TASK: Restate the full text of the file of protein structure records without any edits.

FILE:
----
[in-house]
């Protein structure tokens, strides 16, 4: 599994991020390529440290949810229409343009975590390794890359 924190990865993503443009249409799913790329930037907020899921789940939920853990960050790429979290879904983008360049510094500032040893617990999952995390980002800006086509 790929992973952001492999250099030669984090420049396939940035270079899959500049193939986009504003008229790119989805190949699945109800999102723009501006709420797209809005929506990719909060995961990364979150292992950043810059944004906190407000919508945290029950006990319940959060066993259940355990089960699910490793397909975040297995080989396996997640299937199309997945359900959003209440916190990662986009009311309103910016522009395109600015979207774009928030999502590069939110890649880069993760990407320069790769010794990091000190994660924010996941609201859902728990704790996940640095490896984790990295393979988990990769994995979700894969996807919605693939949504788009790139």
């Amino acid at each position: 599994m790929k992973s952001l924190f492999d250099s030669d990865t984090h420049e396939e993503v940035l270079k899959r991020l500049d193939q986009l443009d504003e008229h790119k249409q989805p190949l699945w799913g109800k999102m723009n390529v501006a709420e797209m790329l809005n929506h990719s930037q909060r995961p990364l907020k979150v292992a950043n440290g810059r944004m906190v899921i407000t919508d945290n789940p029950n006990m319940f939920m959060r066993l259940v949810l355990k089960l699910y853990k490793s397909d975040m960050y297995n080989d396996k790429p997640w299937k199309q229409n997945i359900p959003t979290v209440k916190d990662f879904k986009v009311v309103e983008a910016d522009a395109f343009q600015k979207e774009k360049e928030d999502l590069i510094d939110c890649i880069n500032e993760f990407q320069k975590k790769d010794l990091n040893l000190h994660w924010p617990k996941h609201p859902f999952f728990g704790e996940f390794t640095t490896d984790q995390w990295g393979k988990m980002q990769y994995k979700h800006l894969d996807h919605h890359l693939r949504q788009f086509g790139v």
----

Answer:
[in-house]
């Protein structure tokens, strides 16, 4: 599994991020390529440290949810229409343009975590390794890359 924190990865993503443009249409799913790329930037907020899921789940939920853990960050790429979290879904983008360049510094500032040893617990999952995390980002800006086509 790929992973952001492999250099030669984090420049396939940035270079899959500049193939986009504003008229790119989805190949699945109800999102723009501006709420797209809005929506990719909060995961990364979150292992950043810059944004906190407000919508945290029950006990319940959060066993259940355990089960699910490793397909975040297995080989396996997640299937199309997945359900959003209440916190990662986009009311309103910016522009395109600015979207774009928030999502590069939110890649880069993760990407320069790769010794990091000190994660924010996941609201859902728990704790996940640095490896984790990295393979988990990769994995979700894969996807919605693939949504788009790139």
């Amino acid at each position: 599994m790929k992973s952001l924190f492999d250099s030669d990865t984090h420049e396939e993503v940035l270079k899959r991020l500049d193939q986009l443009d504003e008229h790119k249409q989805p190949l699945w799913g109800k999102m723009n390529v501006a709420e797209m790329l809005n929506h990719s930037q909060r995961p990364l907020k979150v292992a950043n440290g810059r944004m906190v899921i407000t919508d945290n789940p029950n006990m319940f939920m959060r066993l259940v949810l355990k089960l699910y853990k490793s397909d975040m960050y297995n080989d396996k790429p997640w299937k199309q229409n997945i359900p959003t979290v209440k916190d990662f879904k986009v009311v309103e983008a910016d522009a395109f343009q600015k979207e774009k360049e928030d999502l590069i510094d939110c890649i880069n500032e993760f990407q320069k975590k790769d010794l990091n040893l000190h994660w924010p617990k996941h609201p859902f999952f728990g704790e996940f390794t640095t490896d984790q995390w990295g393979k988990m980002q990769y994995k979700h800006l894969d996807h919605h890359l693939r949504q788009f086509g790139v």